In general, the twin well includes structures such as a double diffused twin well, retrograde twin well and buried implanted for lateral isolation (BILLI) retrograde twin well structures. The double diffused twin well is formed by ion-implanting P-type and N-type impurities into a semiconductor substrate respectively using separate ion implantation masks. With this well structure, the impurity concentration in depth direction of the well is difficult to control. To overcome this problem, there have been developed the retrograde twin well and BILLI retrograde twin well structures in which P-type and N-type impurities are ion-implanted several times to better control the well concentration. In the retrograde twin well and BILLI retrograde twin well, their surface impurity concentrations are reduced to prevent punch-through and the impurity concentrations of their deep portions are increased to decrease the well resistance without varying the surface concentration which affects junction capacitance and substrate bias effect, improving resistance to latch-up.
In a typical twin-well process the semiconductor wafer, including, for example, a shallow trench isolation feature, is oxidized and capped with an implant blocking metal nitride layer, for example, silicon nitride (e.g., Si3N4). The metal nitride layer is then covered with a photoresist layer which is patterned and developed to provide a mask for selectively removing a portion of the metal nitride layer over the silicon substrate to form, for example, N-well regions. An implantation step using, for example phosphorous, is then implanted as an N-well dopant into the exposed regions of the lightly doped silicon substrate to form an N-well region. Following formation of the N-well region, a thick oxide layer is grown over the N-well region to form a second implant blocking layer. The photoresist mask is then stripped and the remaining portion of the first implant blocking metal nitride layer is etched off to reveal the silicon substrate overlying a P-well region self-aligned adjacent to the N-well region. A P-well dopant, for example, boron is then implanted into the exposed P-well region to form a self-aligned twin well structure.
One problem according to the prior art method is that the formation and removal of two implant blocking masks significantly adds to the device fabrication complexity and cost.
Therefore, there is a need in the semiconductor art to develop an improved implant blocking masking process whereby the number of required implant blocking masks are reduced thereby reducing the number of processing steps in forming a twin well structure.
It is therefore an object of the invention to provide an improved implant blocking masking process whereby the number of required implant blocking masks are reduced thereby reducing the number of processing steps in forming a twin well structure, while overcoming other shortcomings of the prior art.
To achieve the foregoing and other objects, and in accordance with the purposes of the present invention, as embodied and broadly described herein, the present invention provides an improved method for forming a self-aligned twin well structure for use in a CMOS semiconductor device.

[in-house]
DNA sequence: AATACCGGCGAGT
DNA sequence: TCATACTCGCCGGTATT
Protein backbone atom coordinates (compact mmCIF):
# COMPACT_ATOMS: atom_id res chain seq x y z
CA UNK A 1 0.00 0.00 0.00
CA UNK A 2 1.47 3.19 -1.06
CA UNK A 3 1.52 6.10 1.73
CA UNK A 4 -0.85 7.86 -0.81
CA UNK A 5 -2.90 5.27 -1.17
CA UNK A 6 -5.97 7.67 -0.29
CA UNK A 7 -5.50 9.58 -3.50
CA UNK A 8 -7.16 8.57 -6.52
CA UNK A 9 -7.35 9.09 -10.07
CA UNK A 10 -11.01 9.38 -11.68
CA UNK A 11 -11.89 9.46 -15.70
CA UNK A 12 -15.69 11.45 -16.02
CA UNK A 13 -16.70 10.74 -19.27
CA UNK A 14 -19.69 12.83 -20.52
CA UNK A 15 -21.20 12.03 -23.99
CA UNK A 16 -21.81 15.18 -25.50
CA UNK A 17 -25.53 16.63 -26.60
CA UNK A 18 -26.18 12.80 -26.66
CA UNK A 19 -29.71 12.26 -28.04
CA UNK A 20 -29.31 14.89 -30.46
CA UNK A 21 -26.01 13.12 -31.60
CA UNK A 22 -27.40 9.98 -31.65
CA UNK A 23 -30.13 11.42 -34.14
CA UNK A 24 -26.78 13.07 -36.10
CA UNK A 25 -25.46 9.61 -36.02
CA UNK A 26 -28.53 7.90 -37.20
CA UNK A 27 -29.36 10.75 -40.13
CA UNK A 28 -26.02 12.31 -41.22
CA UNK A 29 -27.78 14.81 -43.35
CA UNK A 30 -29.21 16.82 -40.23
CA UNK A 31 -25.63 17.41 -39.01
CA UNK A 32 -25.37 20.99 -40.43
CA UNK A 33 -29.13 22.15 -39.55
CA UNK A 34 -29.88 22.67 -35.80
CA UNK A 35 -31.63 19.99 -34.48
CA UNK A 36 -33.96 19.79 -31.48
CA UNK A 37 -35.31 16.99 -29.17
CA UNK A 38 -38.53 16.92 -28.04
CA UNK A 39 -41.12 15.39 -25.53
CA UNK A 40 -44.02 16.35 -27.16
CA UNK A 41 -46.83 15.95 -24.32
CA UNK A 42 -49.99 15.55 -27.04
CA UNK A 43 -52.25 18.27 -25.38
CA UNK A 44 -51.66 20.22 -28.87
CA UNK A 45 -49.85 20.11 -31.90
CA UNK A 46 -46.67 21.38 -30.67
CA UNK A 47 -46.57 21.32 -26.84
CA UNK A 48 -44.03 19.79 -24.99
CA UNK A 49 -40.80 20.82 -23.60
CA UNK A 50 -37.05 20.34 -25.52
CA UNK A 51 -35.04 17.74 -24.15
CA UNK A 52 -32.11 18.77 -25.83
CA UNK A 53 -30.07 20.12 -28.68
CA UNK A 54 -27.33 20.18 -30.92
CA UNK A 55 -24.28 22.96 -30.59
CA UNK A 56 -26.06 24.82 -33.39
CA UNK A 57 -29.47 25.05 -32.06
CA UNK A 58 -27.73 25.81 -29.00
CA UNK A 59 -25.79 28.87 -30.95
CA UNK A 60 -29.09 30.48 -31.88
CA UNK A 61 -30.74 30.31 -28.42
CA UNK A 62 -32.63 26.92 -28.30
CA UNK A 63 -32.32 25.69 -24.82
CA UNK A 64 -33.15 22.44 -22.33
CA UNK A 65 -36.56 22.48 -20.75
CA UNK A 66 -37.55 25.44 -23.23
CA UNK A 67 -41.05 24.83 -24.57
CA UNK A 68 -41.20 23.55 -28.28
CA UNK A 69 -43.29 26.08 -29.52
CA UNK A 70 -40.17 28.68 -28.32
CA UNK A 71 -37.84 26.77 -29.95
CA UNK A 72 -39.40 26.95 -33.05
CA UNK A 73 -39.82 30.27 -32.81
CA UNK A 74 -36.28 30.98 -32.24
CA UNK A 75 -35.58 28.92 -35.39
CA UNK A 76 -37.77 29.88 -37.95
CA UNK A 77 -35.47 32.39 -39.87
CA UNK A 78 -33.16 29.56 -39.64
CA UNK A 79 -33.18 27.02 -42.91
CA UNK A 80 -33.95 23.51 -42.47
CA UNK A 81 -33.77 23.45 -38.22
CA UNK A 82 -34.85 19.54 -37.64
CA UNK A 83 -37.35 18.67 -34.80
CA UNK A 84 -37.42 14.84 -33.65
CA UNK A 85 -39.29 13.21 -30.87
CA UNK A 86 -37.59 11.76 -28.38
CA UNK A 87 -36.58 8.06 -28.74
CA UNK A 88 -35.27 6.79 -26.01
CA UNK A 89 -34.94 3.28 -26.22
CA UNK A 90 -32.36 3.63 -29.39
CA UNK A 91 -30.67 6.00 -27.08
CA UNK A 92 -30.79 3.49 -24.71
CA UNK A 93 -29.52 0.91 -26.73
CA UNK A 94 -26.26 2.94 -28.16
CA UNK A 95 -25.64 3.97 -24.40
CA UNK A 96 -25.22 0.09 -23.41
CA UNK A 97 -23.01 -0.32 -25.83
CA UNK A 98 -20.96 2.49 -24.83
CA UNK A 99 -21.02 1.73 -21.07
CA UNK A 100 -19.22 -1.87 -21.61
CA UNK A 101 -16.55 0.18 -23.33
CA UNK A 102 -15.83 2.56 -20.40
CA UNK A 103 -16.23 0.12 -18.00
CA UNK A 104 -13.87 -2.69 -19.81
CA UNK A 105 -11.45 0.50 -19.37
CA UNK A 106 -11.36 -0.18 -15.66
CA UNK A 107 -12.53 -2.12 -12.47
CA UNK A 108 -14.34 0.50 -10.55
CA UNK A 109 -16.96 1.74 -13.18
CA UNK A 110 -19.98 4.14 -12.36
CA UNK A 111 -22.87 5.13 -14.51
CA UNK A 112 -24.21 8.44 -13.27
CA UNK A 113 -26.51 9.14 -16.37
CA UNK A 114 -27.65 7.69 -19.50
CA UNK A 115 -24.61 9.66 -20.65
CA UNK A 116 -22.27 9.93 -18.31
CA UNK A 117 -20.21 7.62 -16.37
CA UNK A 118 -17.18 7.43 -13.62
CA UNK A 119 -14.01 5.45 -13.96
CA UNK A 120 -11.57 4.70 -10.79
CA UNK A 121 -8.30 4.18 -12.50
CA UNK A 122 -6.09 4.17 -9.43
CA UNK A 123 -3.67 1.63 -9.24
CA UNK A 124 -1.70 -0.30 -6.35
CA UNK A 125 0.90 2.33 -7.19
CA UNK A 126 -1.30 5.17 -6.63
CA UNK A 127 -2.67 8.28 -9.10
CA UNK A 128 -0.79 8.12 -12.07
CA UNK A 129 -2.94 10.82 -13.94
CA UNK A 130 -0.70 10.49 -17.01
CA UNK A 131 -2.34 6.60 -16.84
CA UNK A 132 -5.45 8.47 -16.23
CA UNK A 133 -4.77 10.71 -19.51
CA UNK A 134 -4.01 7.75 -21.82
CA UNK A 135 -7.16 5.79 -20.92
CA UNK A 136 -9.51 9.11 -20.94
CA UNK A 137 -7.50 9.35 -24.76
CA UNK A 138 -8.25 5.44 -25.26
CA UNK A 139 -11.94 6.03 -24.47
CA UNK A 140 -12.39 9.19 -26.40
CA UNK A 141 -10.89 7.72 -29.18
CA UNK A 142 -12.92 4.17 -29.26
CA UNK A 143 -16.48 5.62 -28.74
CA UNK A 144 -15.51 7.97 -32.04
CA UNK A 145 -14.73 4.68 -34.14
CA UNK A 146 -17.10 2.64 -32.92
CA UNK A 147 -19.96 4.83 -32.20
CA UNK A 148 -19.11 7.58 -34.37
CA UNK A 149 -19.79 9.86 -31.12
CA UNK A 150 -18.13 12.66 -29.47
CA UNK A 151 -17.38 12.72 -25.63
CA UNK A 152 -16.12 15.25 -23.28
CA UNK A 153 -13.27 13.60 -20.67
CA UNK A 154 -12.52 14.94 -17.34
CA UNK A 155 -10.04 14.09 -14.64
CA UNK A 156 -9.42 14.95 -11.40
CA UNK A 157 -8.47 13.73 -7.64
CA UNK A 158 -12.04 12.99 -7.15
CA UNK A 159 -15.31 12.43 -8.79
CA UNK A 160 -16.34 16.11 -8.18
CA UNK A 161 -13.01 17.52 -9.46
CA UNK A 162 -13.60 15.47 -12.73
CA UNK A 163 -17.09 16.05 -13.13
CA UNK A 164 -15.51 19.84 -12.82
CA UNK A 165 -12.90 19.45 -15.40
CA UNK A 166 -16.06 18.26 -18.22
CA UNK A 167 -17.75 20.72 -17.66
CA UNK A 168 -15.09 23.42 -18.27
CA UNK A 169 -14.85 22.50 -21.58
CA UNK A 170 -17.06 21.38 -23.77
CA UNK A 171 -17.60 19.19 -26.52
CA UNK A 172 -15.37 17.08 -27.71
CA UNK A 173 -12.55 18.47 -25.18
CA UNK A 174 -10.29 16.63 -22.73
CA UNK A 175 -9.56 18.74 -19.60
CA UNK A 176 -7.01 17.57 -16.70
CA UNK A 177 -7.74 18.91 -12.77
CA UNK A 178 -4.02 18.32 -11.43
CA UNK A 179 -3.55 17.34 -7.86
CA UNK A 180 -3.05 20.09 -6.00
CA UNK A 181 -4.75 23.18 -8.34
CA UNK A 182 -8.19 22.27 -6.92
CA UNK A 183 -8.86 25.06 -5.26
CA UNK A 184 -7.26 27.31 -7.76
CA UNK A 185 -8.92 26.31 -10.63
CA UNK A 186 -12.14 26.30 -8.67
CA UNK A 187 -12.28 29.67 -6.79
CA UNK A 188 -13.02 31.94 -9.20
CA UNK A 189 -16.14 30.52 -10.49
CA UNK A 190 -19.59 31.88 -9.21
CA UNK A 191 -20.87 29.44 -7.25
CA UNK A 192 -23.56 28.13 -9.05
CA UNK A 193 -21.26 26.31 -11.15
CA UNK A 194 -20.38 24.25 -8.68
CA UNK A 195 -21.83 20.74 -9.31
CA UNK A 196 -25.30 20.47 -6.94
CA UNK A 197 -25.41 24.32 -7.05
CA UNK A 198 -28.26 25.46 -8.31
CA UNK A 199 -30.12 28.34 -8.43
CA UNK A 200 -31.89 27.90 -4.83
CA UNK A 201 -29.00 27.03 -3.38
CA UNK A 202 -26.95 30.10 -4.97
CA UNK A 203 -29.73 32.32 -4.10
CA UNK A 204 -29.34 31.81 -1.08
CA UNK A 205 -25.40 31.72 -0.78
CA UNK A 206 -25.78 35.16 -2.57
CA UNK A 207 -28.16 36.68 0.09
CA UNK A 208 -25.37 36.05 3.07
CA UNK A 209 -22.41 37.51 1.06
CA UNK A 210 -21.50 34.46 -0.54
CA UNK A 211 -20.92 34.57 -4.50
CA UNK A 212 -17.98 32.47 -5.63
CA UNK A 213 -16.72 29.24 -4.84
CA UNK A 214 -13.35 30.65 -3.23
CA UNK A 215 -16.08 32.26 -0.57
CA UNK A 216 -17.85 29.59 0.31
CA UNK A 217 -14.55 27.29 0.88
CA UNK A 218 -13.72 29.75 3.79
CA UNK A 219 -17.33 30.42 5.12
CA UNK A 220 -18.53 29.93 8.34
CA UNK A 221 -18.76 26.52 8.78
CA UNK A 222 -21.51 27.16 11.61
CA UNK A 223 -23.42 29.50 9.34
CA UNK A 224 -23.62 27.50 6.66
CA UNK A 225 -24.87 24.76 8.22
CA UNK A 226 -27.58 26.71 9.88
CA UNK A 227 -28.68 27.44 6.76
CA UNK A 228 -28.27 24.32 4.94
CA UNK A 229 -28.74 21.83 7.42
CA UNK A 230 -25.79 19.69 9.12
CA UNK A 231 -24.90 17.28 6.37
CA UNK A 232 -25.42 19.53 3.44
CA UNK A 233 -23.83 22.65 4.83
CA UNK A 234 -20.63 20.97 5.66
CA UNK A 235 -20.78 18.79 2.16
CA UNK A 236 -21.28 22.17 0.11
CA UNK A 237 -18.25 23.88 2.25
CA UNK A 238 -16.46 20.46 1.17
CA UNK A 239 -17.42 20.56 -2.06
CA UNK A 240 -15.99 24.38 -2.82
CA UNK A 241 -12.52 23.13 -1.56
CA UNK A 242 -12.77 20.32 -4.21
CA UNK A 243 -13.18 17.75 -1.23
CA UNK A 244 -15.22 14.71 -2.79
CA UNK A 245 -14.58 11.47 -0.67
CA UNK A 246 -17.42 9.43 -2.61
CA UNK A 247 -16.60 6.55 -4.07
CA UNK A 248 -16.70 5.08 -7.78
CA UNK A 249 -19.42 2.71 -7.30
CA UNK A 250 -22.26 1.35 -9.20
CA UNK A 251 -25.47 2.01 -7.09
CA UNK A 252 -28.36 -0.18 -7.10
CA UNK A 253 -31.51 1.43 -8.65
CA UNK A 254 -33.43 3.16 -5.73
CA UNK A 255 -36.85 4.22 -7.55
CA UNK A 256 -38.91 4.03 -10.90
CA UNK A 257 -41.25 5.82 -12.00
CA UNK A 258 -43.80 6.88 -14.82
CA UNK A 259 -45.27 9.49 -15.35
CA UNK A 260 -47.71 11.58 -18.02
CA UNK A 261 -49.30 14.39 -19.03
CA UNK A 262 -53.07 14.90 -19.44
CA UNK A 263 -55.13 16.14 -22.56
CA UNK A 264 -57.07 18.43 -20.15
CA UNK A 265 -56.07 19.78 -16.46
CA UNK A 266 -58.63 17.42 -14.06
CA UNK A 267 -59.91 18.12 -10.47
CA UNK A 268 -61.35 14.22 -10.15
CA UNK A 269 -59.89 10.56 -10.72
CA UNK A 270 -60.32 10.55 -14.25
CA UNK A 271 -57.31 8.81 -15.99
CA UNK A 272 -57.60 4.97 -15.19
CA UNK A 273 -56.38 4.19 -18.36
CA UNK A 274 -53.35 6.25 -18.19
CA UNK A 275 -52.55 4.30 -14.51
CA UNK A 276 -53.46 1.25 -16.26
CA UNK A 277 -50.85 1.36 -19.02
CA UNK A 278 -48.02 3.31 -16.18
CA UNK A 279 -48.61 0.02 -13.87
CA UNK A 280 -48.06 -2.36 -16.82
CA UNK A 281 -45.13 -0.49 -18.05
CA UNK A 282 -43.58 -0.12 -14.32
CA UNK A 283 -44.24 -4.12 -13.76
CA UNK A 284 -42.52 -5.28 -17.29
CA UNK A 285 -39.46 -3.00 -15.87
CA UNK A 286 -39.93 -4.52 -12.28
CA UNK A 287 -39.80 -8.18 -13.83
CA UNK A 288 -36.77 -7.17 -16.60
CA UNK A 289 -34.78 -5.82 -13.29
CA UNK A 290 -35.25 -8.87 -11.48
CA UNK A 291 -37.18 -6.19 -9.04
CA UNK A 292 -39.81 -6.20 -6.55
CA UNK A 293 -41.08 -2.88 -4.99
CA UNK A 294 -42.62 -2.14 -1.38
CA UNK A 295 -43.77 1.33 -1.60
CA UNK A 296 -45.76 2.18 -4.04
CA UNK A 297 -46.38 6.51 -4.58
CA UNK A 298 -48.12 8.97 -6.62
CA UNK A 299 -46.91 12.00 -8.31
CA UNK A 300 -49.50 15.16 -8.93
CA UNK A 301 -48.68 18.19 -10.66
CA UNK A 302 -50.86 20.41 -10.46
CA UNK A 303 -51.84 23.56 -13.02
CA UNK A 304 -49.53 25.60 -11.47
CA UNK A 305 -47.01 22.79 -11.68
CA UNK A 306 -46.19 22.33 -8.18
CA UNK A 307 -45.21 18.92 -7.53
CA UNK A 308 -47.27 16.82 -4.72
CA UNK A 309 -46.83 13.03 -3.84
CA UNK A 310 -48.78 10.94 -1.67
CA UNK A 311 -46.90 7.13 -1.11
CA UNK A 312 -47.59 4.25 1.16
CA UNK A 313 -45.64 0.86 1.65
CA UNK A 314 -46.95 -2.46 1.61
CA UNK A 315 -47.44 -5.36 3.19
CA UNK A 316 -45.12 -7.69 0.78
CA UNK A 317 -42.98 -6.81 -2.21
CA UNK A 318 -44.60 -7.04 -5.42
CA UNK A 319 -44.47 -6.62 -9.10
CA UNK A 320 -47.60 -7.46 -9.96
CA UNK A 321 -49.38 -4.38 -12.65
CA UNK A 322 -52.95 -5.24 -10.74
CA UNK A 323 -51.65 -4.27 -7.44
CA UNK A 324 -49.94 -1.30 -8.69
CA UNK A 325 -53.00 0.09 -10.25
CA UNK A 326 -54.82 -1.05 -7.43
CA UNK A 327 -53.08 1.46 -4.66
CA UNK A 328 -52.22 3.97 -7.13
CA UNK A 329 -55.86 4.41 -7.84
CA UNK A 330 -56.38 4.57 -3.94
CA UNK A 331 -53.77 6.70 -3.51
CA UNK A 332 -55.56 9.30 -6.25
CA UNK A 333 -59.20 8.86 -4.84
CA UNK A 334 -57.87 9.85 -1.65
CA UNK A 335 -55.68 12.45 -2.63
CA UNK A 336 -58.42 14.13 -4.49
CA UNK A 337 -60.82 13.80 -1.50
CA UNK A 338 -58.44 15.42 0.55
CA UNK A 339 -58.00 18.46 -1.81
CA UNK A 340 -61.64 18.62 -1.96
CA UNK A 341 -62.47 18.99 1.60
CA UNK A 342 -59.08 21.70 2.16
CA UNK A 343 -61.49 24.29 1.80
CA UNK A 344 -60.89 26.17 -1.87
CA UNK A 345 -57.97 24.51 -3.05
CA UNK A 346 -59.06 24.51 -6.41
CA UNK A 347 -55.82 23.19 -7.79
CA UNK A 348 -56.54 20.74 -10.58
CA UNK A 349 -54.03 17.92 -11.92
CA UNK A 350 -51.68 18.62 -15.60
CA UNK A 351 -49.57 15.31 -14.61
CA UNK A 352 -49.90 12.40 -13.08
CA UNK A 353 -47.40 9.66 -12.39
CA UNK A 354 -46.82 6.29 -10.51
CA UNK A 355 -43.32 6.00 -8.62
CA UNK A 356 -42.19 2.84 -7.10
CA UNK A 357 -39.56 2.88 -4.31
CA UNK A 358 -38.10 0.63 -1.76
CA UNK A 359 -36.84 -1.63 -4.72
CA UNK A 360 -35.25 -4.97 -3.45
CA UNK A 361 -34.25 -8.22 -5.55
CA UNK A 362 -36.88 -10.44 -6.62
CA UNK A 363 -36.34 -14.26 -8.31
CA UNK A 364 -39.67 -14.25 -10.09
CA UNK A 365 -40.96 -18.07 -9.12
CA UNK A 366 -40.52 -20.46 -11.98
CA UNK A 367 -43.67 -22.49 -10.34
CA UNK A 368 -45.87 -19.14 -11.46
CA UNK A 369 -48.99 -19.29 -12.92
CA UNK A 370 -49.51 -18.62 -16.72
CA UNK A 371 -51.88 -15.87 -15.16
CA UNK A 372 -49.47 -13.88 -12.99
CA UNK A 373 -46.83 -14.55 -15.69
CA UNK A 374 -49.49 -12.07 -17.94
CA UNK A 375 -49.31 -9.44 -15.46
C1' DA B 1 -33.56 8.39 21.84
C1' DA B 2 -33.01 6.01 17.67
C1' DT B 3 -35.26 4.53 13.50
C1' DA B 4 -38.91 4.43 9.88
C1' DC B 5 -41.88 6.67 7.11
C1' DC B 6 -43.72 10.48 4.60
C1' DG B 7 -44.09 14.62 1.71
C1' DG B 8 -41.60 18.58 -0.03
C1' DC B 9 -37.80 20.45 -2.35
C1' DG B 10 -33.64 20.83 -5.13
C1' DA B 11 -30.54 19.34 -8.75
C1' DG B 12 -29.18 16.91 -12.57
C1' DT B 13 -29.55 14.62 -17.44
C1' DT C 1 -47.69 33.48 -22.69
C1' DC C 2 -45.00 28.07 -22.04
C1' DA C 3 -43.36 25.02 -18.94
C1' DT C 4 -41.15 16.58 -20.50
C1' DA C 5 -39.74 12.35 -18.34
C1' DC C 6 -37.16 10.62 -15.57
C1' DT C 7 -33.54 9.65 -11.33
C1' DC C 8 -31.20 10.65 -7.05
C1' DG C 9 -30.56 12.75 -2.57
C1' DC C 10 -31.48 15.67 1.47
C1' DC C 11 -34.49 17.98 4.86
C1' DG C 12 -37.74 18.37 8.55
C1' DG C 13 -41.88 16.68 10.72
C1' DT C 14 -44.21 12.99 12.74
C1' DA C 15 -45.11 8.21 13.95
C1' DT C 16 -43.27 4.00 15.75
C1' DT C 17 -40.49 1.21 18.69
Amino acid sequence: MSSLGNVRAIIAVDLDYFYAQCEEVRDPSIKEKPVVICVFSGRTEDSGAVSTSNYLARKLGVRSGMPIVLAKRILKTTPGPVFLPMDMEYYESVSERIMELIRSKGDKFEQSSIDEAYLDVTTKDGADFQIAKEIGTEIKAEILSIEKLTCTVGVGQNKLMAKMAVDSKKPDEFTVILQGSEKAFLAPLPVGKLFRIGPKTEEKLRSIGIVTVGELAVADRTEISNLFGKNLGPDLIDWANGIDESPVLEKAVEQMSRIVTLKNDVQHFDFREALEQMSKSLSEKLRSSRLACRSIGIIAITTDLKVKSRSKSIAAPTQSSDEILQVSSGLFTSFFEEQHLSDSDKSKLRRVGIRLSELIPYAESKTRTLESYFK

In a first embodiment according to the present invention, the method includes providing a substrate for forming a twin well structure therein; forming an implant masking layer over the substrate to include a process surface said masking layer patterned to expose a first portion of the process surface for implanting ions; subjecting the first portion of the process surface to a first ion implantation process to form a first doped region included in the substrate; forming an implant blocking layer including a material that is selectively etchable to the implant masking layer over the first portion of the process surface; removing the implant masking layer to expose a second portion of the process surface; and, subjecting the second portion of the process surface to a second ion implantation process to form a second doped region disposed adjacent to the first doped region thereby forming a doped region interface included in a twin well structure.
In related embodiments, the substrate includes a semiconductor to include one of silicon and gallium arsenide. Further, the implant masking layer includes one of silicon nitride, silicon oxynitride, and polysilicon. Further yet, the implant blocking layer includes at least one of silicon nitride, silicon oxynitride, polysilicon, and photoresist to exclude a material included in the implant masking layer.
In another embodiment, the substrate includes an isolation feature wherein the twin well structure is formed such that the isolation feature is centrally disposed over the doped region interface. Further, the isolation feature is formed by one of shallow trench isolation (STI), localized oxidation (LOCOS), and polybuffered LOCOS.
In yet another embodiment, the thickness of the implant blocking layer and implant masking layer is varied between about 150 nm and about 2000 nm.